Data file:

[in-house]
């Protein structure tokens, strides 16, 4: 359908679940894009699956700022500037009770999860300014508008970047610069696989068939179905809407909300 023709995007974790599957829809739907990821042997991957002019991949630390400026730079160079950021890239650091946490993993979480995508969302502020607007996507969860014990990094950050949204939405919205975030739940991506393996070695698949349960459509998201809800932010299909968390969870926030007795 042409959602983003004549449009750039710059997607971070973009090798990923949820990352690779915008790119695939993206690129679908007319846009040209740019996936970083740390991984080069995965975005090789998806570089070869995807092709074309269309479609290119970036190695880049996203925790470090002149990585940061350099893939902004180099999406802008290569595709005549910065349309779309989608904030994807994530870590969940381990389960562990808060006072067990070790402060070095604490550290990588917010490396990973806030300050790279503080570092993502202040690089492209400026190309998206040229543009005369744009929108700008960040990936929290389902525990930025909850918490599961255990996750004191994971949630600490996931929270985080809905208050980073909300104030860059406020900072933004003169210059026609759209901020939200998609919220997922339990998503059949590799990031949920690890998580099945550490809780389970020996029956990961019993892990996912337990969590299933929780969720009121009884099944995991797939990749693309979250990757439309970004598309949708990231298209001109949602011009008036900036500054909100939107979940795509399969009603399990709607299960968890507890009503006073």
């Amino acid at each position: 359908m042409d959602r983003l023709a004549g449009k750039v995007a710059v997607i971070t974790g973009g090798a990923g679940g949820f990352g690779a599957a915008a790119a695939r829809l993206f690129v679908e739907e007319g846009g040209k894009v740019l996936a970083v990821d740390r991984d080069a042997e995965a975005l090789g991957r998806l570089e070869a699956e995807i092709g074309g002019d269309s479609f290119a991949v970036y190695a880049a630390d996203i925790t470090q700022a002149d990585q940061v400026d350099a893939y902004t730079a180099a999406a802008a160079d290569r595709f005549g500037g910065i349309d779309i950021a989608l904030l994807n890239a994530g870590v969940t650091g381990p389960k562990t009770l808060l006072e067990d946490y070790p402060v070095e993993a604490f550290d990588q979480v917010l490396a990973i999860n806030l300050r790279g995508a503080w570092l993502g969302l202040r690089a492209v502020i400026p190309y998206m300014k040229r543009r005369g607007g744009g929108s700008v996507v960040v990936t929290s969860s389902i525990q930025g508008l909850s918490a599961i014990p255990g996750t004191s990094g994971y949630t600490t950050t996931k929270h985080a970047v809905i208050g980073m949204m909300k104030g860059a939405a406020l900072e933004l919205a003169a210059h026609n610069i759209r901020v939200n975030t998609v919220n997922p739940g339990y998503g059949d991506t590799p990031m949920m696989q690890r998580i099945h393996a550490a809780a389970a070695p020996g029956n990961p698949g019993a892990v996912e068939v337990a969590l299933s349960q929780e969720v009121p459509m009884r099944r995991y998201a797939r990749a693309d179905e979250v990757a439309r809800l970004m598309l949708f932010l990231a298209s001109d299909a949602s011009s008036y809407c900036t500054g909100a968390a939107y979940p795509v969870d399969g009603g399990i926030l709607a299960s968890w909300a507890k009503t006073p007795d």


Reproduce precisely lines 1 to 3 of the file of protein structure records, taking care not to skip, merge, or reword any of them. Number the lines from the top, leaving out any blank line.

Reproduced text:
[in-house]
């Protein structure tokens, strides 16, 4: 359908679940894009699956700022500037009770999860300014508008970047610069696989068939179905809407909300 023709995007974790599957829809739907990821042997991957002019991949630390400026730079160079950021890239650091946490993993979480995508969302502020607007996507969860014990990094950050949204939405919205975030739940991506393996070695698949349960459509998201809800932010299909968390969870926030007795 042409959602983003004549449009750039710059997607971070973009090798990923949820990352690779915008790119695939993206690129679908007319846009040209740019996936970083740390991984080069995965975005090789998806570089070869995807092709074309269309479609290119970036190695880049996203925790470090002149990585940061350099893939902004180099999406802008290569595709005549910065349309779309989608904030994807994530870590969940381990389960562990808060006072067990070790402060070095604490550290990588917010490396990973806030300050790279503080570092993502202040690089492209400026190309998206040229543009005369744009929108700008960040990936929290389902525990930025909850918490599961255990996750004191994971949630600490996931929270985080809905208050980073909300104030860059406020900072933004003169210059026609759209901020939200998609919220997922339990998503059949590799990031949920690890998580099945550490809780389970020996029956990961019993892990996912337990969590299933929780969720009121009884099944995991797939990749693309979250990757439309970004598309949708990231298209001109949602011009008036900036500054909100939107979940795509399969009603399990709607299960968890507890009503006073």
């Amino acid at each position: 359908m042409d959602r983003l023709a004549g449009k750039v995007a710059v997607i971070t974790g973009g090798a990923g679940g949820f990352g690779a599957a915008a790119a695939r829809l993206f690129v679908e739907e007319g846009g040209k894009v740019l996936a970083v990821d740390r991984d080069a042997e995965a975005l090789g991957r998806l570089e070869a699956e995807i092709g074309g002019d269309s479609f290119a991949v970036y190695a880049a630390d996203i925790t470090q700022a002149d990585q940061v400026d350099a893939y902004t730079a180099a999406a802008a160079d290569r595709f005549g500037g910065i349309d779309i950021a989608l904030l994807n890239a994530g870590v969940t650091g381990p389960k562990t009770l808060l006072e067990d946490y070790p402060v070095e993993a604490f550290d990588q979480v917010l490396a990973i999860n806030l300050r790279g995508a503080w570092l993502g969302l202040r690089a492209v502020i400026p190309y998206m300014k040229r543009r005369g607007g744009g929108s700008v996507v960040v990936t929290s969860s389902i525990q930025g508008l909850s918490a599961i014990p255990g996750t004191s990094g994971y949630t600490t950050t996931k929270h985080a970047v809905i208050g980073m949204m909300k104030g860059a939405a406020l900072e933004l919205a003169a210059h026609n610069i759209r901020v939200n975030t998609v919220n997922p739940g339990y998503g059949d991506t590799p990031m949920m696989q690890r998580i099945h393996a550490a809780a389970a070695p020996g029956n990961p698949g019993a892990v996912e068939v337990a969590l299933s349960q929780e969720v009121p459509m009884r099944r995991y998201a797939r990749a693309d179905e979250v990757a439309r809800l970004m598309l949708f932010l990231a298209s001109d299909a949602s011009s008036y809407c900036t500054g909100a968390a939107y979940p795509v969870d399969g009603g399990i926030l709607a299960s968890w909300a507890k009503t006073p007795d």